In some cases a slab on ground could be built on a sloping site but this would require special engineering design, major earthworks and retaining wall construction not to mention how ugly all that would look. This would all incur extra costs that work out to a similar cost as a pole home build anyway, and of course you don’t get the same view or character.
Our standard inclusions are more than what you’ll find on many home building packages. For instance I include real T&G hardwood flooring to the living area. To me it just makes sense to include better quality inclusions so that the contract build price will build you a beautiful home without the added costs.
The major benefit to you building with the Pole Home Group is simple. I will design your home to meet both your needs and lifestyle in a home. You get a beautiful new home that fits onto your site, makes the most of the site by retaining its natural beauty and features and most of all – you get an outlook!
My standard design pole homes start in the low $300,000’s to build (see Standard Design Portfolio). Now you may get a builder that says they can do it cheaper, but the price I give you is the all inclusive finished build price. There are no nasty surprises or vague promises about what is and isn’t included. I’ve set my standard inclusions so you can relax knowing we take care of everything. Also, I will not compromise the quality or integrity of the home we build for you – we don’t take shortcuts.
And remember my standard inclusions mean there are no extra costs on your new pole home. When we finish your home I get cleaners in to give it a thorough clean so you can just back the truck up, move in and start living! Easy!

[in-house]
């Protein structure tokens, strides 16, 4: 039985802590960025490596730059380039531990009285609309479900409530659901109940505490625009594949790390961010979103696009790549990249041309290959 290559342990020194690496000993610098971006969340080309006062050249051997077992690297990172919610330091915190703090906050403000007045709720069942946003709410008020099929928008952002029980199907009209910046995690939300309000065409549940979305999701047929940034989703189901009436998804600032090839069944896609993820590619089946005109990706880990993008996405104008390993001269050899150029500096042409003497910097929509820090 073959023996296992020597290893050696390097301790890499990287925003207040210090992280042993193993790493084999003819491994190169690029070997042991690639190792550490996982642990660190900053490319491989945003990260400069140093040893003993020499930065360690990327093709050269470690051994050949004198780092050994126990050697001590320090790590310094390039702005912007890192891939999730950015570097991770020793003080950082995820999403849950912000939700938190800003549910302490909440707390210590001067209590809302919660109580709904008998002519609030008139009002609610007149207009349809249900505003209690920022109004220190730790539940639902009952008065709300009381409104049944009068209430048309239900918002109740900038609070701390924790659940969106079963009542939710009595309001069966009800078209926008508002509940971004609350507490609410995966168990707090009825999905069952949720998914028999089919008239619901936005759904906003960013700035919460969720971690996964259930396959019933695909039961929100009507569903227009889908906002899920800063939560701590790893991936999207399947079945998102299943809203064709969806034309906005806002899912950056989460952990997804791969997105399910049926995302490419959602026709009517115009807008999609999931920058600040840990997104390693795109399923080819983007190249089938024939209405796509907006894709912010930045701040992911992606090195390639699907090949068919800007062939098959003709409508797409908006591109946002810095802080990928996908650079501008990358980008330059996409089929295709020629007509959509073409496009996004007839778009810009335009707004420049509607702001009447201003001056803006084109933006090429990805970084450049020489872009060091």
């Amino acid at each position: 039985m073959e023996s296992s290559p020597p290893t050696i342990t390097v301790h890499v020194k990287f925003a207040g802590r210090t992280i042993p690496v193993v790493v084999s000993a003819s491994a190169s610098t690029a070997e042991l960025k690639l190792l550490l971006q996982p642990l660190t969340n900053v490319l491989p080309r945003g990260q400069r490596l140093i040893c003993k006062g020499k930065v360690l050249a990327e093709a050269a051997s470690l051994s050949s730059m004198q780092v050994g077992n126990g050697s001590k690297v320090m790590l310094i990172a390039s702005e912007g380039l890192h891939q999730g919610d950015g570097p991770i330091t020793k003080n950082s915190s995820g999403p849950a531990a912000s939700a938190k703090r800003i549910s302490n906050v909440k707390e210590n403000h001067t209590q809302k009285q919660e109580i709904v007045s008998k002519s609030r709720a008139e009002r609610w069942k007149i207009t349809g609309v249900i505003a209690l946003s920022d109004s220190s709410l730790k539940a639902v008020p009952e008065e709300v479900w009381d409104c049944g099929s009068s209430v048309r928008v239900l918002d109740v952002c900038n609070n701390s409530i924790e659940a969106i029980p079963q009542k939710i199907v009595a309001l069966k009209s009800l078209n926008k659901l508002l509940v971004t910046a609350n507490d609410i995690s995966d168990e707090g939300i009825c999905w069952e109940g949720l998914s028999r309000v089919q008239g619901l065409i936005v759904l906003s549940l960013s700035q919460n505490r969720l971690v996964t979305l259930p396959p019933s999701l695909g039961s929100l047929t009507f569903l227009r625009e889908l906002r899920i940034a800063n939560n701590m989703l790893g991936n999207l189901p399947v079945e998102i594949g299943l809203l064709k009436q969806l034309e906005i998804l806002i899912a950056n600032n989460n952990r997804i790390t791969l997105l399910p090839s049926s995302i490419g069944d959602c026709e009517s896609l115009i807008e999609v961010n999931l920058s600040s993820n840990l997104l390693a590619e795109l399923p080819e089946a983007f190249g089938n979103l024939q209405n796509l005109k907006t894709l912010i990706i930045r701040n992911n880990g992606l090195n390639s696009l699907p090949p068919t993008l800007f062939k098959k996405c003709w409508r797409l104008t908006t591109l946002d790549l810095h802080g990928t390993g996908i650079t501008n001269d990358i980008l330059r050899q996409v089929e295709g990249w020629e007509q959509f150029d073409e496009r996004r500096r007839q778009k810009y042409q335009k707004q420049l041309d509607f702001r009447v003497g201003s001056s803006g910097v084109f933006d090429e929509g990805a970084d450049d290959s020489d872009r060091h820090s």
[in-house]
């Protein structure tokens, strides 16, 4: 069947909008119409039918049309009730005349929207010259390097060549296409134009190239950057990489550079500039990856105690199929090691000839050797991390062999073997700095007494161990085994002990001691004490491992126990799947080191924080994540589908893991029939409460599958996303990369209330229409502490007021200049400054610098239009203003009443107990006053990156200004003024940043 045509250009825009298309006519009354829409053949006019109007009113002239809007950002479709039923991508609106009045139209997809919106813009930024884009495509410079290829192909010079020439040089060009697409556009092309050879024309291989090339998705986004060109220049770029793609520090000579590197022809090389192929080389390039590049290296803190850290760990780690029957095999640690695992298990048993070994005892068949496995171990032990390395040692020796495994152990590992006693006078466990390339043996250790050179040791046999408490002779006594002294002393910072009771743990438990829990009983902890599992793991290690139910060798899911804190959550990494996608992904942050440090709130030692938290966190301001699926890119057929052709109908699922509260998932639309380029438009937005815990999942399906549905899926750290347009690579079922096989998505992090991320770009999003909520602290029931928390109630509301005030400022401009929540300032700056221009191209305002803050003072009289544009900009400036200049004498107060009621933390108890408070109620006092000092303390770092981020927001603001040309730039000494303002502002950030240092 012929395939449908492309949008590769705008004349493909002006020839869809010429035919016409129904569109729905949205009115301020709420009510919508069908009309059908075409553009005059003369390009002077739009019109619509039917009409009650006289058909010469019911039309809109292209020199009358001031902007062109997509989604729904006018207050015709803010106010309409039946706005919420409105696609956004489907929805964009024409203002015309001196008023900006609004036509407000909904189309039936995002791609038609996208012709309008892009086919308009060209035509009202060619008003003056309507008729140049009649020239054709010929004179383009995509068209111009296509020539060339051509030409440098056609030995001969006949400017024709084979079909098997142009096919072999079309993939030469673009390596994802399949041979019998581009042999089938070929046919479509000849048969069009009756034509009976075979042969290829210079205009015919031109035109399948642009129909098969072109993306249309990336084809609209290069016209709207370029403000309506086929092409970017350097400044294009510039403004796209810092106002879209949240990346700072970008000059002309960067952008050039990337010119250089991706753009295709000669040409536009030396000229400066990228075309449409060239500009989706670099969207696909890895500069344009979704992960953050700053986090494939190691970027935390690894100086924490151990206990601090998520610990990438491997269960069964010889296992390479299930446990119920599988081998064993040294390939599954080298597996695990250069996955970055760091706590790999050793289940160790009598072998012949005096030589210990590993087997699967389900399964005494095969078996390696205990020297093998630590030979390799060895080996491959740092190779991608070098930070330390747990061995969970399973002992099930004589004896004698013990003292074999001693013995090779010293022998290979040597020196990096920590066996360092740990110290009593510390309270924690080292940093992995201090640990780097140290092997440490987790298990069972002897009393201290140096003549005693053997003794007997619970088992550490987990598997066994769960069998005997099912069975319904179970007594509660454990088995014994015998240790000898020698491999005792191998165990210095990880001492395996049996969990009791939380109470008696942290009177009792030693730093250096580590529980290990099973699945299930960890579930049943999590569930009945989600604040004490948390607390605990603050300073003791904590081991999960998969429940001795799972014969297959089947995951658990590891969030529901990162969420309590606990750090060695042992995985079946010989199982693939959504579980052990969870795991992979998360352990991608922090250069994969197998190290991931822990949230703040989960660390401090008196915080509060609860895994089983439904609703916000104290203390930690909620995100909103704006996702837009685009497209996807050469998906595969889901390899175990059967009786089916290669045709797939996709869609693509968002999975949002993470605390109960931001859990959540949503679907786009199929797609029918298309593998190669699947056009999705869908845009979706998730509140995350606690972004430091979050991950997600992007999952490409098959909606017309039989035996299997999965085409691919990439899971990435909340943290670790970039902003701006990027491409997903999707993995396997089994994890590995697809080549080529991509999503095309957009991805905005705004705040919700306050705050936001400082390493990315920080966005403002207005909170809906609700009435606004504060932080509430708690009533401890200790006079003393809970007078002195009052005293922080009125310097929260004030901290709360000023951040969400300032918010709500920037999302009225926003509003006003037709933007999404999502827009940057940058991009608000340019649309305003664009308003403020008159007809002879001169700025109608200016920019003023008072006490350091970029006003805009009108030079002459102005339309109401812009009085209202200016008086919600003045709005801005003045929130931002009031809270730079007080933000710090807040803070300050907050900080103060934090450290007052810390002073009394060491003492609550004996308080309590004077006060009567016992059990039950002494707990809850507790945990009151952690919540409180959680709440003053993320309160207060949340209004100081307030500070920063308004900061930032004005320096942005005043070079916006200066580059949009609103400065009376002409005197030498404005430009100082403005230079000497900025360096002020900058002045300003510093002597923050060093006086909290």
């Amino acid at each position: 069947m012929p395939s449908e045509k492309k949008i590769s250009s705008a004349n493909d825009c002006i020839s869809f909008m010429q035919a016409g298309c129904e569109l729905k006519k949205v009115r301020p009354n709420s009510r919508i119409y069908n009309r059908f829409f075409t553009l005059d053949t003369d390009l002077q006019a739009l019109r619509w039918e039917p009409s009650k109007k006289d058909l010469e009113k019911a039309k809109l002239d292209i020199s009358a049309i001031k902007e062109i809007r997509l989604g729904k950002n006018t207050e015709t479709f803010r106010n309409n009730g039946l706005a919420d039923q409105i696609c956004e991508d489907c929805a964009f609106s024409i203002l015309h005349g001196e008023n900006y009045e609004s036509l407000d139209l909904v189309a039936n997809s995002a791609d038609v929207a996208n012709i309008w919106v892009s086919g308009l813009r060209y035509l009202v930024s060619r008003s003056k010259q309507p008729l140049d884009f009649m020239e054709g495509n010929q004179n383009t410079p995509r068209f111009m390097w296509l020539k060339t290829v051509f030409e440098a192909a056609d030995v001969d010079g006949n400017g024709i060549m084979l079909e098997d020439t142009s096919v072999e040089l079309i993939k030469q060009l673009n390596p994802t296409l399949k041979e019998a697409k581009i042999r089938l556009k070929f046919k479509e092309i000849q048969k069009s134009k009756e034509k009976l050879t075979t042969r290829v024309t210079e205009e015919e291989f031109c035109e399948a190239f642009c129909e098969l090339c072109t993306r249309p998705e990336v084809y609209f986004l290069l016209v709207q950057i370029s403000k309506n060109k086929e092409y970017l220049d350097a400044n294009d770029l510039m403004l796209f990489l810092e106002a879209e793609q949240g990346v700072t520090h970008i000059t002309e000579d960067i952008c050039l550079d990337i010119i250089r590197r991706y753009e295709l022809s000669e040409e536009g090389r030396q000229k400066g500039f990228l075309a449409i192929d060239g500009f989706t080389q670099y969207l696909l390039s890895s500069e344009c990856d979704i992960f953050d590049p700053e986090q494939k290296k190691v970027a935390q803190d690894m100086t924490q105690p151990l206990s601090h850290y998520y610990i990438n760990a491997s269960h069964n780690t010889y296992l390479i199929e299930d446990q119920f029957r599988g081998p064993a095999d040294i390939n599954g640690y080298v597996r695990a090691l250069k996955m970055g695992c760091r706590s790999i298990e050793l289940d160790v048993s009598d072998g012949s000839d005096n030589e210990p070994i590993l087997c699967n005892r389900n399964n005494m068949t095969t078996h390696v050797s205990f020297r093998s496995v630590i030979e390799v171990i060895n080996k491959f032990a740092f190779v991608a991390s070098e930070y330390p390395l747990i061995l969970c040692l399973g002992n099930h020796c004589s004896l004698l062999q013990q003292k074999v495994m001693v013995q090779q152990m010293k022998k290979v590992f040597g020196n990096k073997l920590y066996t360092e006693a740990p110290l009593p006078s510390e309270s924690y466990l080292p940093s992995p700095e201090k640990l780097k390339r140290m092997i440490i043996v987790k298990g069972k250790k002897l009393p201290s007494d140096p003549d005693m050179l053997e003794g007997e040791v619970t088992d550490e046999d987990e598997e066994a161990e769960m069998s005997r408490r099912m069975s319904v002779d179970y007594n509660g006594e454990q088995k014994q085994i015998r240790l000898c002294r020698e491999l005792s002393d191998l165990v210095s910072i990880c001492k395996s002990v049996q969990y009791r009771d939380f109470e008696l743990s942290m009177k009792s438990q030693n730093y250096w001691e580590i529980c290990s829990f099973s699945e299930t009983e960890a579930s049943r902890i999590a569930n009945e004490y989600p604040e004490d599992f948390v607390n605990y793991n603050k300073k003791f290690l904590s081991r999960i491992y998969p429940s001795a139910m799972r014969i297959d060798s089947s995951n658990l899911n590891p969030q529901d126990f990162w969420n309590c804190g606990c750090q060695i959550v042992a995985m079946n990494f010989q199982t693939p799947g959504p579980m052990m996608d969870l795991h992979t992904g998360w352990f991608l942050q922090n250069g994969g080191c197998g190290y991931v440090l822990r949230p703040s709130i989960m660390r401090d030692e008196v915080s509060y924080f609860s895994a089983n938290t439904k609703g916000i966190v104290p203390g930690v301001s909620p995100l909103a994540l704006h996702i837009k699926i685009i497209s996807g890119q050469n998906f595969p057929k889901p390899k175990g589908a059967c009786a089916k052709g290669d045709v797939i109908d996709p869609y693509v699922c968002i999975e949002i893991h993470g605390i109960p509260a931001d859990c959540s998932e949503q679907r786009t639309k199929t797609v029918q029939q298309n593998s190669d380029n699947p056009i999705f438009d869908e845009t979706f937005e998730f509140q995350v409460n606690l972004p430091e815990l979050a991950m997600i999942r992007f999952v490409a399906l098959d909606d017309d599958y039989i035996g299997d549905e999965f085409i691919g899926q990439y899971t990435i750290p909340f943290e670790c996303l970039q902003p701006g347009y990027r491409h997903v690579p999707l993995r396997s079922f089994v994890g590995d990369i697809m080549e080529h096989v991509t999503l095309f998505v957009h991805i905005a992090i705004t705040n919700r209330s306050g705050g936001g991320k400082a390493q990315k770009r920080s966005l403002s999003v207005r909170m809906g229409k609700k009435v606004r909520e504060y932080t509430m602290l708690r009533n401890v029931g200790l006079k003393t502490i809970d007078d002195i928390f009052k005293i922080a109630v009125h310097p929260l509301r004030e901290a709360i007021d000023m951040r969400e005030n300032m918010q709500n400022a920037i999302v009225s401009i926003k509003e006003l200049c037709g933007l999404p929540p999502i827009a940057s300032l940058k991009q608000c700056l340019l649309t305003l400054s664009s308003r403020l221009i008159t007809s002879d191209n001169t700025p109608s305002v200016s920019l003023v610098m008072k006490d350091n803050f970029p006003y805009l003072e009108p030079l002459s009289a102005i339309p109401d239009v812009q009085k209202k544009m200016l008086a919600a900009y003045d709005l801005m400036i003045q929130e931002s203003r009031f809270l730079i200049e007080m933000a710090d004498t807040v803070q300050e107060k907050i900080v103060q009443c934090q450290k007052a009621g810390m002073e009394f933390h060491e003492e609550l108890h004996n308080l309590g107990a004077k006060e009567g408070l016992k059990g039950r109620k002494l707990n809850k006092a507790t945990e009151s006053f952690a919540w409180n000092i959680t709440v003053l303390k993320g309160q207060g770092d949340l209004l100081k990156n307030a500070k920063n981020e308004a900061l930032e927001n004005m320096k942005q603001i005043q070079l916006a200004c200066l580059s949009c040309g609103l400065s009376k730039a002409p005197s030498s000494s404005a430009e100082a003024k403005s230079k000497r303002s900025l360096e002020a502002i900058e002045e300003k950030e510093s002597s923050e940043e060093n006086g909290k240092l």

To discuss this or anything else I can help you with, please don’t hesitate to contact me.
Look forward to talking soon.
Ph: 0408 727 755
Class A (0-10mm)
Stable, non-reactive. Most sand and rock sites. Little or no ground movement likely as a result of moisture changes.
Class S (10-20mm)
Slightly reactive clay sites. May experience slight ground movement as a result of moisture changes.
Class M / M-D
Moderately reactive clay or silt sites. May experience moderate ground movement as a result of soil conditions and moisture changes.
Class H1 / H1-D (40-60mm)
Highly reactive clay sites. May experience a high amount of ground movement as a result of soil conditions and moisture changes.
Class H2 / H2-D (60-75mm)
Highly reactive clay sites. May experience very high ground movement as a result of soil conditions and moisture changes.
Class E / E-D (75mm+)
Extremely reactive sites. May experience extreme amounts of ground movement as a result of soil conditions and moisture changes.
Class P (this is approximately 70% of building sites in Australia)
Problem sites. The ability of the soil to evenly bear a load is very poor. Sites may be classified as ‘Class P’ as a result of mine subsidence, landslip, collapse activity or coastal erosion (e.g. dunes), soft soils with a lack of suitable bearing, cut and/or filled sites, or creep areas.
The ‘D’ inclusion (i.e M-D, H1-D, H2-D or E-D)
The ‘D’ inclusion (i.e M-D, H1-D, H2-D or E-D)